As expected, redshirt freshman Andrew Andrews further cemented his status as one of the top newcomers to watch in the conference this season, averaging 8.7 points per game off the bench. With such a thin backcourt, Andrews will be hearing his number called regularly and is expected to earn starters minutes off the bench as the Huskies sixth man. Like Wilcox and Suggs, Andrews struggled from the three point line, connecting on just two of his 12 attempts. Sophomore Hikeem Stewart did little to indicate he is ready to join the rotation right away, though he showed glimpses during the summer league at North Seattle Community College before Europe.

That's the good news. Unfortunately, the Dawgs are going to need more than their talented backcourt to have any hope of repeating as conference champs. Looking for productivity in the front court revealed little to write home about.

N'Diaye's return to the hardwood after recovering from wrist surgery met with mixed reviews. N'Diaye averaged 6.3 points and 7 rebounds in 25 minutes a game, including a 12-point, 14-rebound performance in the teams second game win over Zaragoza, Spain. Otherwise, his offensive productivity was similar to his first two seasons of college ball.

Being realistic about N'Diaye's offensive limitations means the Dawgs need more offensive productivity out of the power forward position. Unfortunately, Simmons did little to bolster enthusiasm in that respect. Simmons' 4.2 point, 6-rebound per game performance closely mirrored his numbers last season. Breunig, Shawn Kemp Jr., and Jernard Jerreau all played anywhere between 10-20 minutes a game but the results were inconclusive. None of them appeared to stand out if the statistics were to provide clues. Interestingly, Breunig started the final two games in France though neither game was noteworthy.

Based on the European returns, we now have a pretty good idea of what to expect of the Huskies this season. Guards will dominate the ball for Washington, and they've got some explosive offensive potential in the back court. Gaddy and Suggs are both expected to take significant leaps this season and they gave us no reason to doubt them based on what they did in Europe. Wilcox will be an offensive focal point and nobody should be concerned about his three point stroke as long as he's healthy.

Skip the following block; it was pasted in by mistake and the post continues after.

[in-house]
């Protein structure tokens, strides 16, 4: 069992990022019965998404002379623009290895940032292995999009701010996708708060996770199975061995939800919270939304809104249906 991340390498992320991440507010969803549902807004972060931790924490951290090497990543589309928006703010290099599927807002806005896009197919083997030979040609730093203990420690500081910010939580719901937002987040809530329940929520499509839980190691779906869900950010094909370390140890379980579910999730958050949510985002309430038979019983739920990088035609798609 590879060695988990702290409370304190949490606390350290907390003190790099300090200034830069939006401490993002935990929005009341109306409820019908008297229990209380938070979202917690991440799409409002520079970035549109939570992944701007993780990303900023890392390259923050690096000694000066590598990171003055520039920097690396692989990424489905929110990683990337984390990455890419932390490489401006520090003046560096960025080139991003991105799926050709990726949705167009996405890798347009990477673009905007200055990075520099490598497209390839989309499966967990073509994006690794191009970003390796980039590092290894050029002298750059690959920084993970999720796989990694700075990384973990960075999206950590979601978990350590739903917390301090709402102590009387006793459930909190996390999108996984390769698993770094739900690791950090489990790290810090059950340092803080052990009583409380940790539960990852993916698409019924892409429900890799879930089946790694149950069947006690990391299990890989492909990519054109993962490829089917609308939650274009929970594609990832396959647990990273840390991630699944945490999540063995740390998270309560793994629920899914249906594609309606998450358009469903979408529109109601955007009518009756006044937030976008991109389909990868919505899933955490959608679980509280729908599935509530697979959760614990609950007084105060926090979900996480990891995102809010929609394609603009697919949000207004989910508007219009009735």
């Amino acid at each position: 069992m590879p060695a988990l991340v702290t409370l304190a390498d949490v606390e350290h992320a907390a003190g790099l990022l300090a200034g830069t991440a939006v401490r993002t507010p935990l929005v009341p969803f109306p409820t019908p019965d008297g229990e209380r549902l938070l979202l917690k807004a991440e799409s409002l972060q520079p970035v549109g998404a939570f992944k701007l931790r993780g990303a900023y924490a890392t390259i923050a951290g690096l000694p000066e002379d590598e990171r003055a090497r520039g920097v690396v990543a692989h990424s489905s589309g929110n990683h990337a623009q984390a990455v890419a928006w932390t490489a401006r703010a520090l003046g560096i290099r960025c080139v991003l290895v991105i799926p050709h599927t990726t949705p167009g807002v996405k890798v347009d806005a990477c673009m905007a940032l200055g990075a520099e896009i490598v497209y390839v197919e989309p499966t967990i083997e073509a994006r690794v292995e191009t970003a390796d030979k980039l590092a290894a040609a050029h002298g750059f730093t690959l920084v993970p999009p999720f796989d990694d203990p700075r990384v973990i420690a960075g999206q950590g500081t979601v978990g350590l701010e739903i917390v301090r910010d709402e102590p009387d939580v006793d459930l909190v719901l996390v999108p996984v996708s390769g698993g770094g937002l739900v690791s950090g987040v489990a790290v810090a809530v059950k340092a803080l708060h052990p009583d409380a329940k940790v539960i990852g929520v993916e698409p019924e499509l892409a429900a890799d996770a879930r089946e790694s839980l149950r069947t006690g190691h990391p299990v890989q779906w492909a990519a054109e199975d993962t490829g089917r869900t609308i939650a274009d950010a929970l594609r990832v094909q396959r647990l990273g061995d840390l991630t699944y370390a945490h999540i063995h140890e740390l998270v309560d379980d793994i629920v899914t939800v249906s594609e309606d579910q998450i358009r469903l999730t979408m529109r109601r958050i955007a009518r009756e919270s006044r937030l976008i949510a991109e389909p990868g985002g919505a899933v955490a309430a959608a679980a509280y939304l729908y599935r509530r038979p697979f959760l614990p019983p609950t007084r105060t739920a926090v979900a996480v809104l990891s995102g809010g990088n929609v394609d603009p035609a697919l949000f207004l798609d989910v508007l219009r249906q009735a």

Clearly Andrews is going to be a fixture in the rotation and he's got a chance to be a special player as well. He brings a toughness and swagger to the lineup that hearkens back to Husky legend Will Conroy. Championships are won in the paint though, and the trip to Europe doesn't appear to have bought Washington any closer to solving their front court deficiencies. N'Diaye will play upwards of 25 minutes a game, which leaves the UW coaching staff tasked with coaxing another 55 minutes of quality productivity out of a mostly untested group of youngsters who may or may not be up to the job.

The Huskies returned home with a renewed sense of purpose. They re-integrated the High Post offense which they hadn't used since Isaiah Thomas' freshman season. They established their guard rotation and discovered enough scoring balance that no single player will have to shoulder the entire load. They successfully debuted freshman Andrew Andrews, who will be a key member of this year's rotation. They know they've got a ton of work to do in the post, and now have a better idea of their young forwards' capabilities, or lack thereof. And finally - they were able to come together as a team. And that perhaps was the most important part of their trip across the Atlantic. Top Stories